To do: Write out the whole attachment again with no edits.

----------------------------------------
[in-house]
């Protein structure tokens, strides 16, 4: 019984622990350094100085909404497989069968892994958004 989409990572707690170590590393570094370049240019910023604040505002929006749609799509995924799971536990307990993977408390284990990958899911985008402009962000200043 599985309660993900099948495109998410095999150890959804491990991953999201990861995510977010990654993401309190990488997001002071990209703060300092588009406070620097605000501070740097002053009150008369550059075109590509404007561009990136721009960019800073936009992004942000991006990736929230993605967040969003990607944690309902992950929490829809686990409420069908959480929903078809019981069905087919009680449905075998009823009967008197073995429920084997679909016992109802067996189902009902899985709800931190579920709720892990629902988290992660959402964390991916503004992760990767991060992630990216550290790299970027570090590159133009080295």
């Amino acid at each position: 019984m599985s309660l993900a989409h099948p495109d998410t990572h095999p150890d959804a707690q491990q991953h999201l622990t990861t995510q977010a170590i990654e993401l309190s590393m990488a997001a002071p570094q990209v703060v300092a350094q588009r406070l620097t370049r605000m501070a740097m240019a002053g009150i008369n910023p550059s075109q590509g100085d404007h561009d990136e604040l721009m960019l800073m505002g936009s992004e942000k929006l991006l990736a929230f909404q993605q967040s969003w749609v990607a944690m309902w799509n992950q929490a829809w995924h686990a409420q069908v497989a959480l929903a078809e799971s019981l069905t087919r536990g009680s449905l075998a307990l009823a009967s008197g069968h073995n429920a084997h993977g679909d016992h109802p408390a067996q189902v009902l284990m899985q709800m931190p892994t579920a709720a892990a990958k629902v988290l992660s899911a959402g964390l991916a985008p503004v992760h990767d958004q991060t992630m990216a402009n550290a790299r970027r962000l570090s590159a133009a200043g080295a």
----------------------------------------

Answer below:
[in-house]
């Protein structure tokens, strides 16, 4: 019984622990350094100085909404497989069968892994958004 989409990572707690170590590393570094370049240019910023604040505002929006749609799509995924799971536990307990993977408390284990990958899911985008402009962000200043 599985309660993900099948495109998410095999150890959804491990991953999201990861995510977010990654993401309190990488997001002071990209703060300092588009406070620097605000501070740097002053009150008369550059075109590509404007561009990136721009960019800073936009992004942000991006990736929230993605967040969003990607944690309902992950929490829809686990409420069908959480929903078809019981069905087919009680449905075998009823009967008197073995429920084997679909016992109802067996189902009902899985709800931190579920709720892990629902988290992660959402964390991916503004992760990767991060992630990216550290790299970027570090590159133009080295």
């Amino acid at each position: 019984m599985s309660l993900a989409h099948p495109d998410t990572h095999p150890d959804a707690q491990q991953h999201l622990t990861t995510q977010a170590i990654e993401l309190s590393m990488a997001a002071p570094q990209v703060v300092a350094q588009r406070l620097t370049r605000m501070a740097m240019a002053g009150i008369n910023p550059s075109q590509g100085d404007h561009d990136e604040l721009m960019l800073m505002g936009s992004e942000k929006l991006l990736a929230f909404q993605q967040s969003w749609v990607a944690m309902w799509n992950q929490a829809w995924h686990a409420q069908v497989a959480l929903a078809e799971s019981l069905t087919r536990g009680s449905l075998a307990l009823a009967s008197g069968h073995n429920a084997h993977g679909d016992h109802p408390a067996q189902v009902l284990m899985q709800m931190p892994t579920a709720a892990a990958k629902v988290l992660s899911a959402g964390l991916a985008p503004v992760h990767d958004q991060t992630m990216a402009n550290a790299r970027r962000l570090s590159a133009a200043g080295a």